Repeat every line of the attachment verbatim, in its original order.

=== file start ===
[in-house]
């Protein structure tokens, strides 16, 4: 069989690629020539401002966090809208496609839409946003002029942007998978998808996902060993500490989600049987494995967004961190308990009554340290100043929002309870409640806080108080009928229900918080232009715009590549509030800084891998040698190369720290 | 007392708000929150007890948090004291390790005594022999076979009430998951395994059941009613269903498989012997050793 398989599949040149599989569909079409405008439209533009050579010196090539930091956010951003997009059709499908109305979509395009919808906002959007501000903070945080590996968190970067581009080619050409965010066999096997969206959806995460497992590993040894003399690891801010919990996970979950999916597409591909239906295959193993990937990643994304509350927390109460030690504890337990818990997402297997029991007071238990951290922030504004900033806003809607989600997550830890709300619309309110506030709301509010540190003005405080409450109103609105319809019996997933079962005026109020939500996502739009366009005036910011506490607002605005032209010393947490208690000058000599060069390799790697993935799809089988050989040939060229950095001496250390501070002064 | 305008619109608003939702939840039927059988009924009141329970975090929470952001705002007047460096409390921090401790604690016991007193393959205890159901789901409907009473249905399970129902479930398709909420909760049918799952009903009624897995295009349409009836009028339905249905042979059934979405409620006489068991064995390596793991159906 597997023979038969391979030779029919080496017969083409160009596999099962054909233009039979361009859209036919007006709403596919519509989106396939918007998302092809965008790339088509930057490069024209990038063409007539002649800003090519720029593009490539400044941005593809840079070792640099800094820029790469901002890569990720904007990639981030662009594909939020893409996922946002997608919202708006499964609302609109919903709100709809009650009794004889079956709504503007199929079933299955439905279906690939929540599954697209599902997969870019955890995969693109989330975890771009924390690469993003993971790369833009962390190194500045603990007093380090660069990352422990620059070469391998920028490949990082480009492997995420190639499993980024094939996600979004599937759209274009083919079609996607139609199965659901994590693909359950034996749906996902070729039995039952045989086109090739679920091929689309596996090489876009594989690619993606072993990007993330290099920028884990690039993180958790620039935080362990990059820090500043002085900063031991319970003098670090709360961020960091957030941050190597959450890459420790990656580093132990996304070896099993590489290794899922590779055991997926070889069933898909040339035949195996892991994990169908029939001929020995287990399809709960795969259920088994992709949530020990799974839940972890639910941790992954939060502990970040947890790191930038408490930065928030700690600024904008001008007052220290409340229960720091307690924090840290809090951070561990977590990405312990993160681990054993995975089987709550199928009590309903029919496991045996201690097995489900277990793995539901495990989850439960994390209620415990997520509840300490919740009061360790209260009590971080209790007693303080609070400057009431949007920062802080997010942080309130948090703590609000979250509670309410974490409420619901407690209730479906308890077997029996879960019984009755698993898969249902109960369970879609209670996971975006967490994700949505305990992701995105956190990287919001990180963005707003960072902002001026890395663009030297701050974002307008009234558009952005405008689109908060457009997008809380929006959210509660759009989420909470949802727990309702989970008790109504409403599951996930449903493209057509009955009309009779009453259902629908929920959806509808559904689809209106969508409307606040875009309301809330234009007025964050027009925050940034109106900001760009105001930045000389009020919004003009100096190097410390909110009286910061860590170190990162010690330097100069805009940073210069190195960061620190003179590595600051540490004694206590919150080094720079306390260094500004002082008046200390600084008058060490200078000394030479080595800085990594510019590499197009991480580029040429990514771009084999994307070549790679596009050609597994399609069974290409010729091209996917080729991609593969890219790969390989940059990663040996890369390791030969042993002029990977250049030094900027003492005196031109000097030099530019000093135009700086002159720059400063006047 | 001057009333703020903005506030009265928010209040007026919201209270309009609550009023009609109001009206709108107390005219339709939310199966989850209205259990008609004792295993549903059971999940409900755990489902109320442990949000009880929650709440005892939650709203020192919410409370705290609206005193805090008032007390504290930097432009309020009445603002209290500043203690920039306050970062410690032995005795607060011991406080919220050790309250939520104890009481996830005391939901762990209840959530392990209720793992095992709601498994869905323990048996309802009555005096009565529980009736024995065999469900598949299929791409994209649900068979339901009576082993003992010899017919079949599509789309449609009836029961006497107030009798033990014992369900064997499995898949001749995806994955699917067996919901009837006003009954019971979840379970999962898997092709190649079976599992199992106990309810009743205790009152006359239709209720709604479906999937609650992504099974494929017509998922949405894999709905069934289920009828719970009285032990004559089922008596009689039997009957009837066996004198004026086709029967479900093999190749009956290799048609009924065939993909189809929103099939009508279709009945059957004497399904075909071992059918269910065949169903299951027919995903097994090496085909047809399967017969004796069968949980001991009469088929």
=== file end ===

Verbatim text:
[in-house]
């Protein structure tokens, strides 16, 4: 069989690629020539401002966090809208496609839409946003002029942007998978998808996902060993500490989600049987494995967004961190308990009554340290100043929002309870409640806080108080009928229900918080232009715009590549509030800084891998040698190369720290 | 007392708000929150007890948090004291390790005594022999076979009430998951395994059941009613269903498989012997050793 398989599949040149599989569909079409405008439209533009050579010196090539930091956010951003997009059709499908109305979509395009919808906002959007501000903070945080590996968190970067581009080619050409965010066999096997969206959806995460497992590993040894003399690891801010919990996970979950999916597409591909239906295959193993990937990643994304509350927390109460030690504890337990818990997402297997029991007071238990951290922030504004900033806003809607989600997550830890709300619309309110506030709301509010540190003005405080409450109103609105319809019996997933079962005026109020939500996502739009366009005036910011506490607002605005032209010393947490208690000058000599060069390799790697993935799809089988050989040939060229950095001496250390501070002064 | 305008619109608003939702939840039927059988009924009141329970975090929470952001705002007047460096409390921090401790604690016991007193393959205890159901789901409907009473249905399970129902479930398709909420909760049918799952009903009624897995295009349409009836009028339905249905042979059934979405409620006489068991064995390596793991159906 597997023979038969391979030779029919080496017969083409160009596999099962054909233009039979361009859209036919007006709403596919519509989106396939918007998302092809965008790339088509930057490069024209990038063409007539002649800003090519720029593009490539400044941005593809840079070792640099800094820029790469901002890569990720904007990639981030662009594909939020893409996922946002997608919202708006499964609302609109919903709100709809009650009794004889079956709504503007199929079933299955439905279906690939929540599954697209599902997969870019955890995969693109989330975890771009924390690469993003993971790369833009962390190194500045603990007093380090660069990352422990620059070469391998920028490949990082480009492997995420190639499993980024094939996600979004599937759209274009083919079609996607139609199965659901994590693909359950034996749906996902070729039995039952045989086109090739679920091929689309596996090489876009594989690619993606072993990007993330290099920028884990690039993180958790620039935080362990990059820090500043002085900063031991319970003098670090709360961020960091957030941050190597959450890459420790990656580093132990996304070896099993590489290794899922590779055991997926070889069933898909040339035949195996892991994990169908029939001929020995287990399809709960795969259920088994992709949530020990799974839940972890639910941790992954939060502990970040947890790191930038408490930065928030700690600024904008001008007052220290409340229960720091307690924090840290809090951070561990977590990405312990993160681990054993995975089987709550199928009590309903029919496991045996201690097995489900277990793995539901495990989850439960994390209620415990997520509840300490919740009061360790209260009590971080209790007693303080609070400057009431949007920062802080997010942080309130948090703590609000979250509670309410974490409420619901407690209730479906308890077997029996879960019984009755698993898969249902109960369970879609209670996971975006967490994700949505305990992701995105956190990287919001990180963005707003960072902002001026890395663009030297701050974002307008009234558009952005405008689109908060457009997008809380929006959210509660759009989420909470949802727990309702989970008790109504409403599951996930449903493209057509009955009309009779009453259902629908929920959806509808559904689809209106969508409307606040875009309301809330234009007025964050027009925050940034109106900001760009105001930045000389009020919004003009100096190097410390909110009286910061860590170190990162010690330097100069805009940073210069190195960061620190003179590595600051540490004694206590919150080094720079306390260094500004002082008046200390600084008058060490200078000394030479080595800085990594510019590499197009991480580029040429990514771009084999994307070549790679596009050609597994399609069974290409010729091209996917080729991609593969890219790969390989940059990663040996890369390791030969042993002029990977250049030094900027003492005196031109000097030099530019000093135009700086002159720059400063006047 | 001057009333703020903005506030009265928010209040007026919201209270309009609550009023009609109001009206709108107390005219339709939310199966989850209205259990008609004792295993549903059971999940409900755990489902109320442990949000009880929650709440005892939650709203020192919410409370705290609206005193805090008032007390504290930097432009309020009445603002209290500043203690920039306050970062410690032995005795607060011991406080919220050790309250939520104890009481996830005391939901762990209840959530392990209720793992095992709601498994869905323990048996309802009555005096009565529980009736024995065999469900598949299929791409994209649900068979339901009576082993003992010899017919079949599509789309449609009836029961006497107030009798033990014992369900064997499995898949001749995806994955699917067996919901009837006003009954019971979840379970999962898997092709190649079976599992199992106990309810009743205790009152006359239709209720709604479906999937609650992504099974494929017509998922949405894999709905069934289920009828719970009285032990004559089922008596009689039997009957009837066996004198004026086709029967479900093999190749009956290799048609009924065939993909189809929103099939009508279709009945059957004497399904075909071992059918269910065949169903299951027919995903097994090496085909047809399967017969004796069968949980001991009469088929």